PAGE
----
oa Southern African Journal of Gynaecological Oncology - The types and treatment outcomes of germ cell tumours of the ovary seen at Groote Schuur Hospital, Cape Town,between 1994 and 2008: a retrospective survey : original research
|Article Title||The types and treatment outcomes of germ cell tumours of the ovary seen at Groote Schuur Hospital, Cape Town,between 1994 and 2008: a retrospective survey : original research|
|© Publisher:||Medpharm Publications|
|Journal||Southern African Journal of Gynaecological Oncology|
|Affiliations||1 University of Cape Town, 2 University of Cape Town, 3 Groote Schuur Hospital and 4 Groote Schuur Hospital|
|Publication Date||Jan 2013|
|Pages||21 - 28|
|Keyword(s)||Chemotherapy, Fertility-sparing surgery, HIV infection and Malignant ovarian germ cell tumours|
Objective: This retrospective observational study aims to review patients with malignant ovarian germ cell tumours (MOGCTs) treated at Groote Schuur Hospital over a 15-year period.
Method: A medical chart review of adult patients with MOGCTs treated between 1994 and 2008 was conducted. Gathered data were transferred to an electronic spreadsheet. The Kaplan-Meier method was used to obtain five year survival data.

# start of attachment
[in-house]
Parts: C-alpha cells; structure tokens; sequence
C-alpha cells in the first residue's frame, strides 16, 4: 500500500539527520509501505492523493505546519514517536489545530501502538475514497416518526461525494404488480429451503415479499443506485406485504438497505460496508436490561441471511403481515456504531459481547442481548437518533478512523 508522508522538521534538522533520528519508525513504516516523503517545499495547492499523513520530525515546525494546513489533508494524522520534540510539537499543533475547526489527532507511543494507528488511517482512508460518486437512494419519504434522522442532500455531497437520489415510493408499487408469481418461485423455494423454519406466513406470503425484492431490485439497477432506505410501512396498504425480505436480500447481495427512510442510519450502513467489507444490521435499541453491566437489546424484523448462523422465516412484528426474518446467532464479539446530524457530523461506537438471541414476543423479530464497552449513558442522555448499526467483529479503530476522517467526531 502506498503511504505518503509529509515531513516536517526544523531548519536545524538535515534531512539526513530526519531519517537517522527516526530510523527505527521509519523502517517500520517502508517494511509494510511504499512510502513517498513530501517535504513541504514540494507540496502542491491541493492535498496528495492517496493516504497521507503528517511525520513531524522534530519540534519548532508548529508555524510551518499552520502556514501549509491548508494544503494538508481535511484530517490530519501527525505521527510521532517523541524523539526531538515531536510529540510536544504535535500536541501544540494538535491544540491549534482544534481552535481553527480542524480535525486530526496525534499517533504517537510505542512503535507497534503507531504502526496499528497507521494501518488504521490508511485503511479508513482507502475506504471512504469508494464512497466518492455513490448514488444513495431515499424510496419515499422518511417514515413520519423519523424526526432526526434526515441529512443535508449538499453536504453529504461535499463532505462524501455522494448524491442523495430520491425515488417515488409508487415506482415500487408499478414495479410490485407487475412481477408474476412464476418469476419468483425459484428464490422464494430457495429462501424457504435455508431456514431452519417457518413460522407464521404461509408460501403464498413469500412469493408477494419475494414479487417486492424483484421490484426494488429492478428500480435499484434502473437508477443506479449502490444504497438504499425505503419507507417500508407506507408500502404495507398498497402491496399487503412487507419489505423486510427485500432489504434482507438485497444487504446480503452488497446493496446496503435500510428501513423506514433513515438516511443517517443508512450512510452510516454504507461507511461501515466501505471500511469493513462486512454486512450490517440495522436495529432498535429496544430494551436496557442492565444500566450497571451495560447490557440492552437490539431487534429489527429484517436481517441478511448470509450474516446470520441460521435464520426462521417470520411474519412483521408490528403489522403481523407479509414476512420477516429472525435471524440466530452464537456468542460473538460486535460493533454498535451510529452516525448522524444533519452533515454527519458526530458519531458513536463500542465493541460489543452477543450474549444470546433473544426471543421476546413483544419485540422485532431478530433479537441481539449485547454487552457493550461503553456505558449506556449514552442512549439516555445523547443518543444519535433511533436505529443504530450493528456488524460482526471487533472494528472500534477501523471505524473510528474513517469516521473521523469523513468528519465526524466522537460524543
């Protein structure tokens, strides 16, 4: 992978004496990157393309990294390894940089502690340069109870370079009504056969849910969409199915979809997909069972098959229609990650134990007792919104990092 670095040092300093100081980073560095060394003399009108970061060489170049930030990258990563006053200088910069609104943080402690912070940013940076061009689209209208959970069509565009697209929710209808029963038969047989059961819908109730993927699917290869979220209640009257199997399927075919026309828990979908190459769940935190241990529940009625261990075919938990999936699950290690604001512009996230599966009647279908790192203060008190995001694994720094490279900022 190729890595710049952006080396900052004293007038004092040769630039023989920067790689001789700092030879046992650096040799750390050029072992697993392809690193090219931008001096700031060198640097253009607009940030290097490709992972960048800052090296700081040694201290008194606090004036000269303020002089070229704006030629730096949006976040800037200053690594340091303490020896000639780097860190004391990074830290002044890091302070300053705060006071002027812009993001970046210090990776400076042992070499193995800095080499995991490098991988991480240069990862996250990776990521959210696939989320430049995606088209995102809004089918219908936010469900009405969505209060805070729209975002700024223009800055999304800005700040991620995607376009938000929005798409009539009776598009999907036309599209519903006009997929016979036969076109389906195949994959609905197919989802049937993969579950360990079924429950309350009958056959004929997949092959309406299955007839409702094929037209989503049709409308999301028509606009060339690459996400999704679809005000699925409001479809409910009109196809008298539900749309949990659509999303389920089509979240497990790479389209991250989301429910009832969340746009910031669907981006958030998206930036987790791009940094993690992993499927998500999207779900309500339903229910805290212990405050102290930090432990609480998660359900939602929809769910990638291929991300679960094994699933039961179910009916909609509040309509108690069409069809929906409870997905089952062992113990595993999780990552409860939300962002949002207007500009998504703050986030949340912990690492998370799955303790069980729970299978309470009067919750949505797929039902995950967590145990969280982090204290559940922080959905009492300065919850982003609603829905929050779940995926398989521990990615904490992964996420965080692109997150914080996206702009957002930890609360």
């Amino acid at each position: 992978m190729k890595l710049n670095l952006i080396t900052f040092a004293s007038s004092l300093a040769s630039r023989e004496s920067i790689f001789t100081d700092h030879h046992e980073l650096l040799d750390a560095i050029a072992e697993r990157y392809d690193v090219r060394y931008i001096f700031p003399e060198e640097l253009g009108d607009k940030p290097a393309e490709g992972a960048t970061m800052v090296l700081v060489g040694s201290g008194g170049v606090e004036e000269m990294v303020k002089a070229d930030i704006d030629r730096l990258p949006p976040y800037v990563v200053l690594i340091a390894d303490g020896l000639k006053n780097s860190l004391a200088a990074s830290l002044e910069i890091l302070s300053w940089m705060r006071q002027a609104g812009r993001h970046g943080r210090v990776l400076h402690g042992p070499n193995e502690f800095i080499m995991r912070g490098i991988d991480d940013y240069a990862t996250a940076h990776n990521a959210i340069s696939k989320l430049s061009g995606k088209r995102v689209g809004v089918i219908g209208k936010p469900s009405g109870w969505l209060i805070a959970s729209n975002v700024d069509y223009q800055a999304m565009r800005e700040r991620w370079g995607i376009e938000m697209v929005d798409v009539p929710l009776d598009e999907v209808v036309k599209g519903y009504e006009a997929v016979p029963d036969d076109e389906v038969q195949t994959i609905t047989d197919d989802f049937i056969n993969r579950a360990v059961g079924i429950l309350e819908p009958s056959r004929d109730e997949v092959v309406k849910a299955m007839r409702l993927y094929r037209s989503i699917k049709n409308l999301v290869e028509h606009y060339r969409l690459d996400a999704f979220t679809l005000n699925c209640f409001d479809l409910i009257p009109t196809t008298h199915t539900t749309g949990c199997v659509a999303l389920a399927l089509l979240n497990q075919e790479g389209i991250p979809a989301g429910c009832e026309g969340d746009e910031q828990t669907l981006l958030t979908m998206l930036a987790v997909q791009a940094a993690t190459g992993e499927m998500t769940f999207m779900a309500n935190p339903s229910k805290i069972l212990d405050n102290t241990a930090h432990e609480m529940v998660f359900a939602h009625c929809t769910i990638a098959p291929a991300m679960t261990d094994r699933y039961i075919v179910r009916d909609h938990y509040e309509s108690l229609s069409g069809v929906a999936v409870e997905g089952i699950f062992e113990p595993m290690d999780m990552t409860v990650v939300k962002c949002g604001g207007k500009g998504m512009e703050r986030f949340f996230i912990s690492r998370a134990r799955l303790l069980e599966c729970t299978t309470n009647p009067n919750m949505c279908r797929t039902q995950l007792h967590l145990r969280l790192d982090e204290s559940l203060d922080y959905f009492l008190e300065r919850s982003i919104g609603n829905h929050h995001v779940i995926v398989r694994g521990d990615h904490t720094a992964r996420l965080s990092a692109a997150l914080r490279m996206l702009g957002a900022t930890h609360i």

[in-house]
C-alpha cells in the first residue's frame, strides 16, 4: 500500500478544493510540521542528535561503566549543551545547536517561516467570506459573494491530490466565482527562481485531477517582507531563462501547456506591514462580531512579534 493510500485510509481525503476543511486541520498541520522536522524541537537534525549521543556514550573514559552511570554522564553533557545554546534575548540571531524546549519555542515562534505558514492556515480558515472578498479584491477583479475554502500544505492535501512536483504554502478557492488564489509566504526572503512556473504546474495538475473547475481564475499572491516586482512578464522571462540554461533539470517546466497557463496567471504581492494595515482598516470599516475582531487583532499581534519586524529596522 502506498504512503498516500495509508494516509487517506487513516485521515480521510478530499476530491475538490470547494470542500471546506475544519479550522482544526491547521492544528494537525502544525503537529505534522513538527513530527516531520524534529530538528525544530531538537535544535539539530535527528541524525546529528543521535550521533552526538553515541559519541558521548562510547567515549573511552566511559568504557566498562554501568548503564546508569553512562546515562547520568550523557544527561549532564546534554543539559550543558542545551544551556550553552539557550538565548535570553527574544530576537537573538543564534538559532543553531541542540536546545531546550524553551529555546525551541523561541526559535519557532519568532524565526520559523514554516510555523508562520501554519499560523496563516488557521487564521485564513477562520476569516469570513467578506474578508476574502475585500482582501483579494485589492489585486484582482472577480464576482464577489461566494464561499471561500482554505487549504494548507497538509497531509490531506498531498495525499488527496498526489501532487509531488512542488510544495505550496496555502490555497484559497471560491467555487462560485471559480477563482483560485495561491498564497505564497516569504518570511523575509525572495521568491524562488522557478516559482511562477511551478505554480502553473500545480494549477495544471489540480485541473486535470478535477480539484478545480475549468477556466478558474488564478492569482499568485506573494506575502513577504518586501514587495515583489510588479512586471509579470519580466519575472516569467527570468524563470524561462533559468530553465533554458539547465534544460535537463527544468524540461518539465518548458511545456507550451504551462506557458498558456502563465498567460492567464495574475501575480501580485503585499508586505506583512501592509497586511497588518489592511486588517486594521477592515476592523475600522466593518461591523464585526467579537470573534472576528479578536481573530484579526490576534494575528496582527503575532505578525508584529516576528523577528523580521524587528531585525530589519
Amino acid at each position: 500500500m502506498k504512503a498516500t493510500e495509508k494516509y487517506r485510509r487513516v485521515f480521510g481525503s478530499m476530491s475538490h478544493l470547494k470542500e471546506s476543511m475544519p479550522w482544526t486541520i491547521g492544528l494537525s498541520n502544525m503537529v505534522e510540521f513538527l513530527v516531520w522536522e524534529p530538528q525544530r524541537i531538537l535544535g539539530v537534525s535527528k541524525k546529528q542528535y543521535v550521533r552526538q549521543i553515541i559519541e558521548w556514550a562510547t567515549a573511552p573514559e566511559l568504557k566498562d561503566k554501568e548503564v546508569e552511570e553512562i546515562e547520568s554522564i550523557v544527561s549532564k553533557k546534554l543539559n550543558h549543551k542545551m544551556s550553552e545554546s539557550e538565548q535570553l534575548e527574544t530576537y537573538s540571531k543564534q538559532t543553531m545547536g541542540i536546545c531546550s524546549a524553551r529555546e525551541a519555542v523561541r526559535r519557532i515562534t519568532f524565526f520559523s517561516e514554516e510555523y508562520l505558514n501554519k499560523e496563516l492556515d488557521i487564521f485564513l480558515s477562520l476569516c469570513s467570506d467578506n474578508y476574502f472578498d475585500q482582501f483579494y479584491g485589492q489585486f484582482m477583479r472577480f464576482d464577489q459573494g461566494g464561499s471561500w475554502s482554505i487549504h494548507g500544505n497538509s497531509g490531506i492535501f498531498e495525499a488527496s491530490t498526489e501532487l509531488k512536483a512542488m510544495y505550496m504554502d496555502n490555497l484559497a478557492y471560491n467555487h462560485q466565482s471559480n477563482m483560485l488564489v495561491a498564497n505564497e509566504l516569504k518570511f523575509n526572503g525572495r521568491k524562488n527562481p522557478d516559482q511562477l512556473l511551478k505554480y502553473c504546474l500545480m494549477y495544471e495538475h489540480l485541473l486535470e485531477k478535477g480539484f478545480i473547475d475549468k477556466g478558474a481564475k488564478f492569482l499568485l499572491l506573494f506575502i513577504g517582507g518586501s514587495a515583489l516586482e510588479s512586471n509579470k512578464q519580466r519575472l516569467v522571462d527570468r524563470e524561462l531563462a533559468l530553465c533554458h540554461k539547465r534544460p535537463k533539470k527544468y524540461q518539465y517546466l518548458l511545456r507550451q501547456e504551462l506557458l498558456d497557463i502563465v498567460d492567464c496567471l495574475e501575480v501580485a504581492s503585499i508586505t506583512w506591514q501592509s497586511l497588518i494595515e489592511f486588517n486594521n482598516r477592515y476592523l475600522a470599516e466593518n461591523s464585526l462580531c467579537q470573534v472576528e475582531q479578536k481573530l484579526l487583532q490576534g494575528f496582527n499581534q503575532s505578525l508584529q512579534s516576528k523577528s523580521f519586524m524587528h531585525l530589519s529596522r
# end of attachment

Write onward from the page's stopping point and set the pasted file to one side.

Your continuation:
Results: Forty patients were treated for MOGCTs. Median age at the time of diagnosis was 30.2 years (a range of 13-63 years). Ten patients (25%) had dysgerminoma and 30 (75%) had non-dysgerminomatous types. The latter group comprised immature teratoma (10 patients), yolk sac tumour (8), mixed germ cell tumour (3), and mature teratoma with malignant transformation (MTMT) (9). Standard staging surgery was performed with fertility sparing procedures wherever possible. Chemotherapy entailed a three-day modified bleomycin/etoposide/cisplatinum (BEP) regimen during the study period. Excluding the group of nine with monodermal malignant transformation in mature teratoma, complete response to primary treatment was achieved in 24 of 31 patients (77.4%). After a median follow-up of 42.5 months (a range of 2-60), the overall five-year survival rate was 69.1%. The overall five-year survival rate was only 40% in five human immunodeficiency virus (HIV)-positive patients. Four of the nine patients with MTMT were alive after five years.
Conclusion: The prognosis of MOGCTs is excellent if managed with standard treatment initially. Treatment of MTMT is less well defined. Patients with advanced HIV infection did poorly and should be considered for initiation of antiretroviral therapy prior to chemotherapy.
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